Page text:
There’s always one sap who can’t keep his mouth shut, he starts to mouth off, Pauli says, “Go ahead Freddie, see what he’s got tough guy. No guns, if you shoot him, he’ll just get pissed off.”
The man, big, only six feet but easily two fifty, walks up to Black, “The bigger they are, the harder they fall, spade.”
He shoots a hard right to Black’s jaw. Black turns his head, the blow loses most of its impact. Then he lets the goon shoot a left into his abdomen. He hits Black square, but nothing happens. Black doesn’t bend, he doesn’t react at all. The Italian tries a right cross. Black catches his fist in mid-strike and crushes it. When he releases the man’s hand, no bones stick out where fingers used to be, they’re in tiny pieces, part of the soggy lump that used to be a hand. The man passes out from pain and shock.
None of Palumbo’s men move, Nikko and I each have a hand full of shuriken. Anybody pulls a gun, they earn a face full of throwing stars. Nobody does.
Palumbo appears, “What the fuck did I fucking tell you? Take this asshole to the emergency room and leave him. He’s finished. If I hadn’t promised the girl, he’d be fucking dead. Any of you other assholes want to find new employment? Well, what’s it gonna to be? Get fucking moving!!”
Two men pick up one hand man and drag him to a car. They pour him in the back seat and shoot down the drive.
We get in our car and Chan drives us back to the apartment.

Chapter Forty Three IV

Eat with the devil, but give him a long spoon.
Jamaican proverb

“Who do you want to see first, Gamba, or Carlos?
Janah, “Call Mrs. E. Find out who the worst of the crews are, where the boss hangs out, his habits, who his top guys are. Ask her dig out what she can on both.”
Nikko, “Black and I can go to the Village Diner. Mini will know something.”
I call the moms.
Susan, “I was hoping for a dinner invitation, C-mom has been at the dojang all day,  then spent two hours on her latest book. I was programming for a new client. Need us to bring something?”
“We’re good, see you at seven.”
We ring off, Ning has a list, most of the ingredients we have in one apartment or the other. We need fresh fish, Ning calls the grocery and talks to her friend in the seafood section. Fresh sea bass and salmon delivered within the hour. I do like New York convenience.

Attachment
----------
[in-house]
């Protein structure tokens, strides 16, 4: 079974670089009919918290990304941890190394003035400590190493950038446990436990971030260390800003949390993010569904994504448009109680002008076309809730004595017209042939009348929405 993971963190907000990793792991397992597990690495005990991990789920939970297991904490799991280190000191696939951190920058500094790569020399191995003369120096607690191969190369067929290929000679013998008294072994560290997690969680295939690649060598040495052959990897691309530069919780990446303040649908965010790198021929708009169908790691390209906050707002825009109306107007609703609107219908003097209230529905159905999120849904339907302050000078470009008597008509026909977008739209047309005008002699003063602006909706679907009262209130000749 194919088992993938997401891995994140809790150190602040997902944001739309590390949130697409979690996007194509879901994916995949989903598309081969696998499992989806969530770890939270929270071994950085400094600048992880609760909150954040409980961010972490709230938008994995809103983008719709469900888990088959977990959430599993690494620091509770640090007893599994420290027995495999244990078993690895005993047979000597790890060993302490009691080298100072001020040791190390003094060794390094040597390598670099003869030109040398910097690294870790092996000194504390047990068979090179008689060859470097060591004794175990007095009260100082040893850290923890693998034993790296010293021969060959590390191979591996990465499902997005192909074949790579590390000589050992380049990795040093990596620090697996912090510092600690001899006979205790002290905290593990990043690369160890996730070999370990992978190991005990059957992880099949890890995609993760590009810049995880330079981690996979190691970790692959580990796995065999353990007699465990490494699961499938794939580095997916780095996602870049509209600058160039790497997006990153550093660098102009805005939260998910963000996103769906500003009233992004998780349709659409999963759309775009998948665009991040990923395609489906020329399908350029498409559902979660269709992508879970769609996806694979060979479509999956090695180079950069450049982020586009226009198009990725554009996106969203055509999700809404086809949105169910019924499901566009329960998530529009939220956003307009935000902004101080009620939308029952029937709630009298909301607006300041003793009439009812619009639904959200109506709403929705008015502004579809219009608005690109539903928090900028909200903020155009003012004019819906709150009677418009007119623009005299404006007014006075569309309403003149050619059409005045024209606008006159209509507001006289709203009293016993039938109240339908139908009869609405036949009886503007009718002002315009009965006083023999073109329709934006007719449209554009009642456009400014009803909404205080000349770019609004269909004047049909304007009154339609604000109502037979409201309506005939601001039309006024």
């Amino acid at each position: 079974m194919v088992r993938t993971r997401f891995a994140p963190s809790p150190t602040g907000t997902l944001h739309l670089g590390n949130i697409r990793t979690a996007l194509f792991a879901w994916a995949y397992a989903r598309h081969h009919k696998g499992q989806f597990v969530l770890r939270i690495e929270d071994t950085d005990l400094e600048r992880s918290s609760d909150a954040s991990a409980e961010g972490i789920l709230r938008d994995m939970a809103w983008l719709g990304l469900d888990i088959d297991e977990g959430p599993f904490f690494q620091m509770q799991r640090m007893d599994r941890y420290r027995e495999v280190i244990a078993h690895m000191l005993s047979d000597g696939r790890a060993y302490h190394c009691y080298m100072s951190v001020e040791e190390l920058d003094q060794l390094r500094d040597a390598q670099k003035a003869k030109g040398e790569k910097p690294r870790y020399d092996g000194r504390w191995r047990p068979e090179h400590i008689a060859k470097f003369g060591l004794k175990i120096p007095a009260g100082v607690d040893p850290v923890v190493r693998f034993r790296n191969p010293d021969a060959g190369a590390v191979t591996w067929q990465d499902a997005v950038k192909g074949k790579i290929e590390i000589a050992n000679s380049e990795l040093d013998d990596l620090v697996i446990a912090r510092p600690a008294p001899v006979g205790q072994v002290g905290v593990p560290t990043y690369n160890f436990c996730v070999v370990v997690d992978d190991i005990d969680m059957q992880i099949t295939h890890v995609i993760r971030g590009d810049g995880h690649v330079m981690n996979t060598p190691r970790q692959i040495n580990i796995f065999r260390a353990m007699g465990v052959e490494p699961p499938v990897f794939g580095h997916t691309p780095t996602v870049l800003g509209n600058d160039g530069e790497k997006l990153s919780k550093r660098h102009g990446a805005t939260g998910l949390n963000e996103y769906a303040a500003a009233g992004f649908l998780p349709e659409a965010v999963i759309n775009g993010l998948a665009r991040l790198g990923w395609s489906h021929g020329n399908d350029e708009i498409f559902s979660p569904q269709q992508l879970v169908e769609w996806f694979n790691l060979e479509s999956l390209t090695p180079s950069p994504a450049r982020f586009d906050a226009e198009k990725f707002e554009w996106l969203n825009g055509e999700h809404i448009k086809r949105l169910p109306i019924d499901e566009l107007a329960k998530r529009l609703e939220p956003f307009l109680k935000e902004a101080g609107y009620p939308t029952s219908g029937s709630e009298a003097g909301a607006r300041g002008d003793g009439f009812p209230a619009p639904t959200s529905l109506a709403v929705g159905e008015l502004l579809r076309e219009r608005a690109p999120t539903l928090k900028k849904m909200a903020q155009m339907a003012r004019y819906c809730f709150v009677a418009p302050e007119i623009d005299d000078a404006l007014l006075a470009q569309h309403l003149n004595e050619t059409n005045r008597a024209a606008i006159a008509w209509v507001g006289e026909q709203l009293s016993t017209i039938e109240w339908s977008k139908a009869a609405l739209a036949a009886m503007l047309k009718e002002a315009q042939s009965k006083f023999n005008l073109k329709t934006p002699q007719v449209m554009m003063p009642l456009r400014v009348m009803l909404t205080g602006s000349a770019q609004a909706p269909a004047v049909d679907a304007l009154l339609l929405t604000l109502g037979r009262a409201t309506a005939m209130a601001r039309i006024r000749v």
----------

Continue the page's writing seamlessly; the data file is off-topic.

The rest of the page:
During our lunch and the subsequent arrangements, Nikko and Black have sandwiches at the diner and a chat with Mini.
Mini, “I see we need privacy, meet up in a minute.”
Nikko goes to the ladies. Black slides out of the booth, across the street to the Jamaicans.
He pretends to be looking through the merchandise, “Quiet Man, I need to take a walk, I need to take a walk that nobody sees. If I get to the alley behind the diner, and you see anyone too interested, give me a nod. Otherwise, just come back to the corner and go about your business.”
Black drops the knock off Patek back on the table, strolls off. He goes down a block, turns left, walks two blocks, left again. As he approaches the alley he spots Quiet Man. No nod, Quiet Man rejoins his friends. Black enters the alley and through the door, a step down the hallway and into the storage room. Nikko and Mini are waiting.
“Nobody around.”
Nikko asks about Carlos Andres Toledo Vargas, then about Gamba.
Mini, “Jesus, you picked the nastiest of the ugly. One group runs the drug business in Brooklyn and Queens, the other in Manhattan, the Bronx and Staten Island. There ain’t as much on Staten Island, prices are higher though. The Columbians own much of Long Island, it stays in a bit of dispute with minor gangs. They settle differences most of the time because Long Island has a lot of rich people. They like their drugs, they don’t like drive-bys and murders.”
Black, “Sounds cooperative enough.”